Venue: Virtual Meeting accessible via MS Teams and YouTube (as a live webcast)
Contact: Diane Brooks, Principal Member Services Officer Tel: 01772 866720 Email: firstname.lastname@example.org
Apologies for Absence
Apologies were received from County Councillors Tony Martin, Lorraine Beavers, Margaret Pattison, David Stansfield and George Wilkins.
Disclosure of Pecuniary and Non-Pecuniary Interests
Members are asked to consider any pecuniary and non-pecuniary interests they may have to disclose to the meeting in relation to matters under consideration on the agenda.
RESOLVED: - That the Minutes of the last meeting held on 27 November 2019 be confirmed as a correct record and signed by the Chairman.
The Director of Corporate Services presented the report. He advised that the lengthy agenda was due to the cancellation of the March and May meetings.
This report presented the revenue outturn position and the impact of this on usable reserves. The overall outturn position showed an overspend of £248k after allowing for the potential costs of backdating for pensionable allowances (the impact of this was reported in the Year End Usable Reserves and provisions Outturn later on the agenda).
The annual budget for the year was set at £56.051m. The final outturn position showed net expenditure of £56.300m, giving a total overspend for the financial year of £248k. As set out in the Year End Usable Reserves and Provisions Outturn report (reported elsewhere on the agenda) it was proposed to transfer £38k to the DFM earmarked reserves and to balance draw down £286k from the general reserve.
The final position differed from the forecast of £0.1m underspend in the November meeting due to:
· In March confirmation was received from Ministry of Housing, Communities and Local Government (MHCLG) that the previously reported potential shortfall of £0.273m Section 31 grant relating to Business Rates Relief for 2019/20 would be paid and the sum was received in March.
· The National Business Rates (NNDR) Levy fund surplus allocation income being paid to LFRS before the end of the financial year. The NNDR Levy Fund was created by the Government to fund business rates safety net grant payments from previously held back NNDR monies, any unused funds were now being redistributed, with LFRS receiving £53k. (Notification of this was received at the end of February, with no prior indication).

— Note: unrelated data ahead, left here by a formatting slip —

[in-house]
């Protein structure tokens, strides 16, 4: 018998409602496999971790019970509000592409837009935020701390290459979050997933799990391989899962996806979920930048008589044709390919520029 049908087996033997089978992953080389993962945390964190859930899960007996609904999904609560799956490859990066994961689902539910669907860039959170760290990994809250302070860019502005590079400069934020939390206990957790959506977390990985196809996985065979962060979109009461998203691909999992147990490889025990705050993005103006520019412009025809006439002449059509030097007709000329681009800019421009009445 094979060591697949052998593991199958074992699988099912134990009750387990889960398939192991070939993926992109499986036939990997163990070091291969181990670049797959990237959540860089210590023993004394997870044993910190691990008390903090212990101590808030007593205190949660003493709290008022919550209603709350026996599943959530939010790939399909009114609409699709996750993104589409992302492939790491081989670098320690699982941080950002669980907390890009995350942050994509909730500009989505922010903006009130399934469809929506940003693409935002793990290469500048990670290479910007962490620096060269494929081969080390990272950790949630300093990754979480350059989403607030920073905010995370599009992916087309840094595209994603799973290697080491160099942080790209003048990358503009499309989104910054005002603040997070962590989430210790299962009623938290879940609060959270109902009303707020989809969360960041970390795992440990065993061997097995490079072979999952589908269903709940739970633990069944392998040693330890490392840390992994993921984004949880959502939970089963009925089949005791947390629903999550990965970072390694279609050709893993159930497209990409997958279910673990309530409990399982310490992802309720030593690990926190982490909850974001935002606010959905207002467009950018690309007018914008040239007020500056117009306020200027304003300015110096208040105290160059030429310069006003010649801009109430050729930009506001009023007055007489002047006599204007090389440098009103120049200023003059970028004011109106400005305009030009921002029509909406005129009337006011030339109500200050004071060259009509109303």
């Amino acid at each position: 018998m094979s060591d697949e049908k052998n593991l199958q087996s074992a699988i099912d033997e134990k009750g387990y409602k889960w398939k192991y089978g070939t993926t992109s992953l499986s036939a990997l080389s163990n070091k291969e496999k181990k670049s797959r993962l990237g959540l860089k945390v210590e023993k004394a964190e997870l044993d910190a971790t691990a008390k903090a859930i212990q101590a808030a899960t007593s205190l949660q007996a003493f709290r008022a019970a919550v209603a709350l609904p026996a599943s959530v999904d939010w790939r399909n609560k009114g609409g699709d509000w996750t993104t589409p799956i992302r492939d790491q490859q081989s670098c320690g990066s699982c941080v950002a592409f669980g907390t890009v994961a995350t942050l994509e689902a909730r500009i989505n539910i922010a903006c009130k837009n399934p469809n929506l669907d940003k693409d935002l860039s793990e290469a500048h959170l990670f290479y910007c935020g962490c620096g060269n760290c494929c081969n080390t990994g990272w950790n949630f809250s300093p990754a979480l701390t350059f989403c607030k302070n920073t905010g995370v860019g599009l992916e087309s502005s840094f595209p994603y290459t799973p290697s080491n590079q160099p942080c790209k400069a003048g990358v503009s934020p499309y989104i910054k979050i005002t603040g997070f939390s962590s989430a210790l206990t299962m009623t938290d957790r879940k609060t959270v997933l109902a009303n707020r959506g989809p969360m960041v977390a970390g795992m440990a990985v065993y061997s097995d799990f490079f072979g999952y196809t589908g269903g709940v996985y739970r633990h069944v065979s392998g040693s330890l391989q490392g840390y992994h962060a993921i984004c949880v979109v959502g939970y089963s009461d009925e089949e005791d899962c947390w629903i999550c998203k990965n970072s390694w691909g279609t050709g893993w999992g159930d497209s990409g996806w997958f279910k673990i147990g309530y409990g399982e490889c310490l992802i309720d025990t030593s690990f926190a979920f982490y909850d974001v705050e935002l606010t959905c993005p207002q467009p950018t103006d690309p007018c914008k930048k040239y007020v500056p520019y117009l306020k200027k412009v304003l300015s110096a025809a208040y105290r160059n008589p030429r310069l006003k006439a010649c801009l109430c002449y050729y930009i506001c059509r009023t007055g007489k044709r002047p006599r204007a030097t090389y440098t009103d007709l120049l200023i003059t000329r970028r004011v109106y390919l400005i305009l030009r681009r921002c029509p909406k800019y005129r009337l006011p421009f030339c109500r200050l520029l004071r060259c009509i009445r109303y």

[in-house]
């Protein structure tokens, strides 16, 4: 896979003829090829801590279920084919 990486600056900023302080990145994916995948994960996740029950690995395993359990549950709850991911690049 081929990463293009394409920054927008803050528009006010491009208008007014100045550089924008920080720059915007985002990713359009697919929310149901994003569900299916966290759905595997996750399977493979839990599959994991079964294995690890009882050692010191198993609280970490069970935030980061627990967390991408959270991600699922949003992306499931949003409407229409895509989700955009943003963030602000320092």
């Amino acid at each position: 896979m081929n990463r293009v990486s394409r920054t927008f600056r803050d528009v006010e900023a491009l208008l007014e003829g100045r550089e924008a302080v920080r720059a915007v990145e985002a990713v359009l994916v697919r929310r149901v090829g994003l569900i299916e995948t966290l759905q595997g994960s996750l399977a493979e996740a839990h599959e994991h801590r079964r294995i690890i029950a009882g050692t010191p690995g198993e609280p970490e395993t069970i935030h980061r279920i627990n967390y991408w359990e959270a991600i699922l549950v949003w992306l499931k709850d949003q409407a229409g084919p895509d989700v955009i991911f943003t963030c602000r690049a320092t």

· The national government exercise to audit the Section 31 grants in relation to Business Rates Reliefs for 2018/19 had now been completed, and as a result the Authority would receive a further £40k from Central Government in relation to this. (Confirmation of this was received at the end of February, with no prior indication of this amount).
· It had been previously reported that any costs of backdating pensionability of various allowances had not been included as it was anticipated this would be applicable in 2020/21. Subsequently, the Authority had made an offer to the representative bodies of backdating which, although still under discussion, now included £0.6m of potential backdating costs in the year end outturn as presented.
The detailed final revenue position was set out in Appendix 1, with major variances being summarised in the report.
Delivery against savings targets
It was noted that performance exceeded the efficiency target for the year largely due to savings in respect of staffing costs and procurement savings.
RESOLVED: - That the Committee noted and endorsed the outturn position on the 2019/20 revenue budget, the associated drawdown of £286k from general reserves and the transfer of £38k to the DFM earmarked reserve.
The report presented the year end position for the Authority’s capital programme including how this had been financed and the impact of slippage from the 2019/20 capital programme into the 2020/21 programme.
The year end position for the Authority’s capital programme showed total expenditure of £2.9m compared with the budget of £3.6m, with the difference being slippage of £0.6m and an underspend of £0.1m. It was noted that slippage was a timing issue dependent on the progress of capital schemes and not an indication of future underspends. The Director of Corporate Services highlighted: